A Deep Learning Computational Chemistry AI: Making chemical predictions with minimal expert knowledge:
Using deep learning and with virtually no expert knowledge, we construct computational chemistry models that perform favorably to existing state-of-the-art models developed by expert practitioners, whose models rely on the knowledge gained from decades of academic research. Our findings potentially demonstrates the impact of AI assistance in accelerating the scientific discovery process, where we envision future applications not just in chemistry, but in affiliated fields, such as biotechnology, pharmaceuticals, consumer goods, and perhaps other domains as well.
Sara Hooker, Executive Director, Delta Analytics
Sara is the Executive Director at Delta Analytics, a 501(c)3 Bay Area nonprofit. Nominally Irish, she spent her childhood in Africa, growing up in South Africa, Swaziland, Mozambique, Lesotho and Kenya. Her work is dedicated to empowering nonprofits to use data for good. She regularly teaches machine learning courses to the wider community, and will be in Nairobi, Kenya this summer training the next generation of data scientists.
Data Science for Good: Stopping Illegal Deforestation Using Deep Learning:
Interested in using your data skills to give back? Delta Analytics is a Bay Area non-profit that provides free data science consulting to grant recipients all over the world. Rainforest Connection, a Delta grant recipient, worked with Delta fellows to detect illegal deforestation by applying deep learning to audio streamed from rainforests in Peru, Ecuador and Brazil. We will share insights from our work with Rainforest Connection, discuss our fellowship and partnership process, and suggest some best practices for skill based volunteering.
John Maxwell, Data Scientist, Nordstrom
John Maxwell, a data scientist at Nordstrom, did his graduate work in international development economics, focusing on field experiments. He has since led research projects in Indonesia and Ethiopia related to microenterprise, developed large mathematical simulation models used for investment decisions by WSDOT, built dynamic pricing algorithms at Thriftbooks.com, and led the development of Nordstrom’s open source a/b testing service: Elwin. He currently focuses on contextual multi-armed bandit problems and machine learning infrastructure at Nordstrom.
Solving the Contextual Multi-Armed Bandit Problem at Nordstrom:
The contextual multi-armed bandit problem, also known as associative reinforcement learning or bandits with side information, is a useful formulation of the multi-armed bandit problem that takes into account information about arms and users when deciding which arm to pull. The barrier to entry for both understanding and implementing contextual multi-armed bandits in production is high. The literature in this field pulls from disparate sources including (but not limited to) classical statistics, reinforcement learning, and information theory. Because of this, finding material that fills the gap between very basic explanations and academic journal articles is challenging. The goal of this talk is to provide those lacking intermediate materials as well as an example implementation. Specifically, I will explain key findings from some of the more cited papers in the contextual bandit literature, discuss the minimum requirements for implementation, and give an overview of a production system for solving contextual multi-armed bandit problems.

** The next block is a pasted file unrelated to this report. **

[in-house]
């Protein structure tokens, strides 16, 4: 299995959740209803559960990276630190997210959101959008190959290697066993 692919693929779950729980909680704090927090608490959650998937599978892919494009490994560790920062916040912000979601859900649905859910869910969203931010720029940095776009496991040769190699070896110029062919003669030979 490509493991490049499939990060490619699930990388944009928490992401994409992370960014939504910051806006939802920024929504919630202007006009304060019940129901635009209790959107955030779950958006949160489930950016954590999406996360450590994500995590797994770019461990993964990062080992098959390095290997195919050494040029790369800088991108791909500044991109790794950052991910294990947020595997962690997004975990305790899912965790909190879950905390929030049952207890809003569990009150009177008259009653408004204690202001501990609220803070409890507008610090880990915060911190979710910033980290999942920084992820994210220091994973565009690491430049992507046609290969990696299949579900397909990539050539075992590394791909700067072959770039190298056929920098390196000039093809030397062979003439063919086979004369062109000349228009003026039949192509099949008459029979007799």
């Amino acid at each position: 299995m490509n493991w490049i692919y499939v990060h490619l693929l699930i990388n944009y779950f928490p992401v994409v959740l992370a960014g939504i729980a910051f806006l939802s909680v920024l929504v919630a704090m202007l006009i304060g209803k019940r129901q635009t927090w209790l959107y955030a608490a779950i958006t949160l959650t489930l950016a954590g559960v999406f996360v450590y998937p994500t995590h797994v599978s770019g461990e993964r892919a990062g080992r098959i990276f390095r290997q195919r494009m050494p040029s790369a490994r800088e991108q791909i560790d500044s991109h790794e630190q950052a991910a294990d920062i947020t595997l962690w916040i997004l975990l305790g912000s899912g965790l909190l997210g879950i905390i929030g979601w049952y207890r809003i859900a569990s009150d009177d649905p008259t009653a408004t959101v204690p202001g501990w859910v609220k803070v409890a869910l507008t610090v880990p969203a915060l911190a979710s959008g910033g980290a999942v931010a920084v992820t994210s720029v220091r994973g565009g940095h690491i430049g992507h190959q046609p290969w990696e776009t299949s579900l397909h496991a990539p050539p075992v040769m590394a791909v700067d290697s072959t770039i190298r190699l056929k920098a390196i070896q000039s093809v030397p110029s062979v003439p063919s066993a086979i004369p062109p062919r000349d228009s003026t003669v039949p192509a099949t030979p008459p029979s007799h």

Sean McPherson, Data Science Fellow, Delta Analytics
Sean is passionate about using data science to provide meaningful insights towards positive social change. As a Data Science Fellow with Delta Analytics, he is working to improve the detection of illegal logging for the Rainforest Connection. Sean is excited to work on this project as it combines two of his fields of interest, audio engineering and statistical signal processing, which he studied in undergraduate and graduate school, respectively.
Michael McCormick, Principal, Comet Labs
Mike is a Principal at Comet Labs, a venture capital firm focused on AI and machine intelligence in traditional industries. Mike focuses on investments in verticals including healthcare, biotech, transportation, aerospace and more. Prior to Comet, Mike co-founded Rubicon Venture Capital, an early-stage VC firm based in San Francisco. Mike’s passionate about helping founders bring audacious visions to life, and spends much of his time thinking about how to wield technology and compassion to address humanity’s most consequential collective challenges.